There has always been talk in Washington, DC as to whether or not Luke Russert can do his job at MSNBC. Despite very public dislike, he manages to stick around like Prince of Cockroaches after a nuclear explosion. I don't know how much of that is true, but as a Hill staffer, I've had one experience with him a few years ago that was an excrement-filled display of haphazard, freshman-level live broadcast journalism. (Don't worry. It wasn't obvious enough to make it on the Daily Show or for even the most diehard MSNBC fan to pick up on it.)

The worst part of my personal experience isn't how Russert screwed up but moreso how MSNBC handled my complaint.

The situation was typical: Boss (Member of Congress) introduced new legislation and on the same day does press outreach to promote his effort, which includes going on the Daily Rundown with Chuck Todd. This is a live interview at the top of the hour.

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Two minutes before Boss goes on, he gets told, he'll have Russert instead of Todd. Ugh, I say, but there's nothing else to do about it. It's very clear from the start that Russert doesn't know what the fuck he's doing.

Here were his questions:

What's this bill about?
What does it do, Tom?
Do you support similar efforts?
I was on your website last night, and I didn't find any mention of it.
Are you going to introduce any other bills?

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First, those are questions that could be asked of any Member of Congress, and none were specific to the issue at hand. (This is the journalistic equivalent of a student starting a presentation an hour before it's due.) Second, Boss's name wasn't Tom. Russert called Boss something similar. (Think Jane for Jean or Mike for Mark.) Third, Russert took three opportunities to remind us that he prepped for this interview the night before. Fourth, the reason Russert couldn't find anything on the website is because the bill hadn't been introduced yet. Times like this I wish I could reveal what Boss's face looked like right then, but it was something like this.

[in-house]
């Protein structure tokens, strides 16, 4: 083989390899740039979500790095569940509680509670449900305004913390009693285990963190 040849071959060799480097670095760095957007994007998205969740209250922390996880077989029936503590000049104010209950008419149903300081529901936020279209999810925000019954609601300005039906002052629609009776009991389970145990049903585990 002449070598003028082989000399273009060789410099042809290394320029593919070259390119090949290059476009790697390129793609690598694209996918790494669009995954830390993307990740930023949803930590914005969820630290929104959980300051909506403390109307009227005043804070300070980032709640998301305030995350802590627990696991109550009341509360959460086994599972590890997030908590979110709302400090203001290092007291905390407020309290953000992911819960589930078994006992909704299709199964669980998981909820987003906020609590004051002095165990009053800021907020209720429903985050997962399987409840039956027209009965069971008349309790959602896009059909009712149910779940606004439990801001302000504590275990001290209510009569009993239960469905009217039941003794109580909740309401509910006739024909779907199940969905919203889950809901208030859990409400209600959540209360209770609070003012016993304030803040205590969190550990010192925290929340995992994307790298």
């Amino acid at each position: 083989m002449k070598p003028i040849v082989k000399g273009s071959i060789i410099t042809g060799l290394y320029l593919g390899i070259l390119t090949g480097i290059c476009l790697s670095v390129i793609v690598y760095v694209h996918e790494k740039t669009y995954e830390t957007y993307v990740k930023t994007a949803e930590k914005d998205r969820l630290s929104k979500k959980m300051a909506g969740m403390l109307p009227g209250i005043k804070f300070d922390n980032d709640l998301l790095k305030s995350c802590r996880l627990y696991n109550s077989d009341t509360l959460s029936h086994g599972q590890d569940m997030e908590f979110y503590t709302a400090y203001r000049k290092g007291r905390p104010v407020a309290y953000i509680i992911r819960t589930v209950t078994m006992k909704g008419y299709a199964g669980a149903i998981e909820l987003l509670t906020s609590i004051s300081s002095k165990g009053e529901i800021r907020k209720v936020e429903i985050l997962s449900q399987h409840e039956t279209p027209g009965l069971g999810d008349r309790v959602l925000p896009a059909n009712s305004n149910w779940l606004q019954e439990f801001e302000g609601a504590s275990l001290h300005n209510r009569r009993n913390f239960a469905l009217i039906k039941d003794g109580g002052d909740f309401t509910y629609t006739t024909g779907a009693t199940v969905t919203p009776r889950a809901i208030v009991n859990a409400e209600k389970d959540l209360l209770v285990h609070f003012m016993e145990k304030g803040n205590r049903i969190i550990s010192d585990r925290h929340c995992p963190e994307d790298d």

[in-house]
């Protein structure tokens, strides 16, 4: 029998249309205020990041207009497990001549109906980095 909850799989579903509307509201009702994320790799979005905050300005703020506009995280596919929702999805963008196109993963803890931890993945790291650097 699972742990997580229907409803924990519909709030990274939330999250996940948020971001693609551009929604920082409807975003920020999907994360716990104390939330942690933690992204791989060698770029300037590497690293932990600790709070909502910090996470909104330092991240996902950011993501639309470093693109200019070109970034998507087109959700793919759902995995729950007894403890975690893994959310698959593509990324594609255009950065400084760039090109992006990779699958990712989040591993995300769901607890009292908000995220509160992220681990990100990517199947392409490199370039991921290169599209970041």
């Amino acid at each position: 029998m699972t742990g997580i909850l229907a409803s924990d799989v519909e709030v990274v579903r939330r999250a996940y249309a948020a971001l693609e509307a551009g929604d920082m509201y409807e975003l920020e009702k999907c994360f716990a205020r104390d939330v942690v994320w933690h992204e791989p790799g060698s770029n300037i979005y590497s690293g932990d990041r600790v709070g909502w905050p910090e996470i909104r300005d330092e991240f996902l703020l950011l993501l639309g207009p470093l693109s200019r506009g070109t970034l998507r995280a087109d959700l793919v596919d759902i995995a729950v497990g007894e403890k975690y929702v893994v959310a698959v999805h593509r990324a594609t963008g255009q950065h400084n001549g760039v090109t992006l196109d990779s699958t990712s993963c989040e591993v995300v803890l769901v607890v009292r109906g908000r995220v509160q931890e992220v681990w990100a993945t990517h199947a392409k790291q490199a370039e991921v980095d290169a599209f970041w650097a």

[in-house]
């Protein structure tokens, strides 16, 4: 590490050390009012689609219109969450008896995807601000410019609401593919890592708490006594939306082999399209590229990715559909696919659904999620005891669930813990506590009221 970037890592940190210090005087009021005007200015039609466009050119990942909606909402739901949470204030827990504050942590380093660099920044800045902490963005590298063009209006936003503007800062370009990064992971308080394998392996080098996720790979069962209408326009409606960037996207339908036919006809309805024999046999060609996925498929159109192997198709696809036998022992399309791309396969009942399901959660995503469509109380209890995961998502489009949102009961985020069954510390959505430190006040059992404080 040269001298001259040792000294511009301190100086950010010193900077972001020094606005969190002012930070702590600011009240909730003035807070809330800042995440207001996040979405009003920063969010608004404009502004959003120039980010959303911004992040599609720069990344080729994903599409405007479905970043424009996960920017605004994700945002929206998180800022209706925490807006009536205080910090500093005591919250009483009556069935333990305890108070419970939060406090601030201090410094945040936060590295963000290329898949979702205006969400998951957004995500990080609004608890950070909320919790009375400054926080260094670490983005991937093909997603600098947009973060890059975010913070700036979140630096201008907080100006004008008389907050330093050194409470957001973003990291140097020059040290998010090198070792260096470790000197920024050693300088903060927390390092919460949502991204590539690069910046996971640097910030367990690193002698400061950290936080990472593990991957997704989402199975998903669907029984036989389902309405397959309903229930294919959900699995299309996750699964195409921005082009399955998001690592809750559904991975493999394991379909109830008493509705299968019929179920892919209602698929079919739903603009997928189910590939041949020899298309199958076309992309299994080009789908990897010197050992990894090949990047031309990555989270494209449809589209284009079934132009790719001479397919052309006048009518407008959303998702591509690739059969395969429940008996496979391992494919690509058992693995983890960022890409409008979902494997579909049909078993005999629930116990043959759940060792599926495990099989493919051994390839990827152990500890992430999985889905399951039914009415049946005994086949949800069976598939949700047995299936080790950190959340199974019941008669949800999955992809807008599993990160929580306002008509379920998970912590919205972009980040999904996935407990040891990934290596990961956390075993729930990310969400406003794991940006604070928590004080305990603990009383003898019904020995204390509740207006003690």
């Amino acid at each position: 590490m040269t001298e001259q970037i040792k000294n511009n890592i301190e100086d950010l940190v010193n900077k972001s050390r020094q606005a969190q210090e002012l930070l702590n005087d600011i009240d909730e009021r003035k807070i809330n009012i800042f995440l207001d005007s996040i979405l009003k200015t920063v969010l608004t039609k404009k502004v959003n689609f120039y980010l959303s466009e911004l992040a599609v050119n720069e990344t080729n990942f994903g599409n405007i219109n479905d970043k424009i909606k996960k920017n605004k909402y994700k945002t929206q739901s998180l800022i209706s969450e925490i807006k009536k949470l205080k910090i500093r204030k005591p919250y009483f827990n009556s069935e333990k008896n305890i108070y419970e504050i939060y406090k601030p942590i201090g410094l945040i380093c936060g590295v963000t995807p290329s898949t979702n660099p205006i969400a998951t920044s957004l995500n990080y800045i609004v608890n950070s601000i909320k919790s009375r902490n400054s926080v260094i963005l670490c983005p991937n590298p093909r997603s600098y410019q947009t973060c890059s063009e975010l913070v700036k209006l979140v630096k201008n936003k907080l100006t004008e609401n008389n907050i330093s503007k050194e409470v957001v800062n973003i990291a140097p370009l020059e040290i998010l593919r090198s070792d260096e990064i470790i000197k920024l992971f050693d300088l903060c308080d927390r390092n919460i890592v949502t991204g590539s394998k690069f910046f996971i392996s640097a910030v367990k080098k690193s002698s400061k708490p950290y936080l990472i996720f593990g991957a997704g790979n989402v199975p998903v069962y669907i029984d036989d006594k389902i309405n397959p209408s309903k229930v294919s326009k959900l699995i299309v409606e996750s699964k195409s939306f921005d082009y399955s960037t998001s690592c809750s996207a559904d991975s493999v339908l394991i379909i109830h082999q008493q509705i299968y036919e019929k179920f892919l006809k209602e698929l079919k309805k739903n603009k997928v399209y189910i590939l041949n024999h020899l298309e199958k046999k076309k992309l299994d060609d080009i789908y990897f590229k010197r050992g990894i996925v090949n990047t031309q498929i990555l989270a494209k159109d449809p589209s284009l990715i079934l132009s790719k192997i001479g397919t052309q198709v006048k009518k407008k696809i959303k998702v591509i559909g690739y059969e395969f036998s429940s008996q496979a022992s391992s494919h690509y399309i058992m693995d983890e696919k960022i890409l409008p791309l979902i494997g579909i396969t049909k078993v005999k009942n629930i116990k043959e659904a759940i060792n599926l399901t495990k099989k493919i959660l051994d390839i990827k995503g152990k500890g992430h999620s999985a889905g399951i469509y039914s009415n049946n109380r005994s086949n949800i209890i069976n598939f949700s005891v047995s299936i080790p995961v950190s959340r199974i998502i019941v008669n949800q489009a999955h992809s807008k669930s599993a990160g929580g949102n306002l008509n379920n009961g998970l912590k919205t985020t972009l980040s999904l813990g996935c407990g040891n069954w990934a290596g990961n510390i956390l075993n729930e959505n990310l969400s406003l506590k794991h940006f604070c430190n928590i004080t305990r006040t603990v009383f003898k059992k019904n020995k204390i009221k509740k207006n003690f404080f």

When I saw Boss next, I think he said the phrase "know nothing punk" at least a dozen times. Goddamn it was fucking hilarious.

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The best part was when I went to call the producer to gently discuss the interview. Treading lightly, because I don't want to piss off a major cable network, I spoke with a smile, "That interview didn't go as well as it could have. Can we chat about it?" Up to this point, the producer had been sugary sweet and helpful. After I said that, I got silence, and then she responded in a very low and cold voice. She informed me that not only did she think the interview went well but that Russert always does a good job when doing the Daily Rundown. "He hit the tough issues." Uh sure. Before I could bring up the fact that he got Boss's name wrong, she said she had to go. The call didn't last 30 seconds.

I don't think this explains all the hate, but it does explain why many on Capitol Hill are quick to write off Russert. He's the epitome of nepotism, precisely because he's hasn't had to pay his dues the way the rest of the press core has and, if this experience is any indication, he's protected in a way others aren't. (The normal response is to sympathize, offer to correct or redo, and inform the higher ups.)

At times, I find the complaints ironic as this town was built on nepotism, but Russert's personality and gaffes are so much more visible than others. For a good time, check out the Gawker comments anytime his name is mentioned. The hate is as predictable as the sunrise.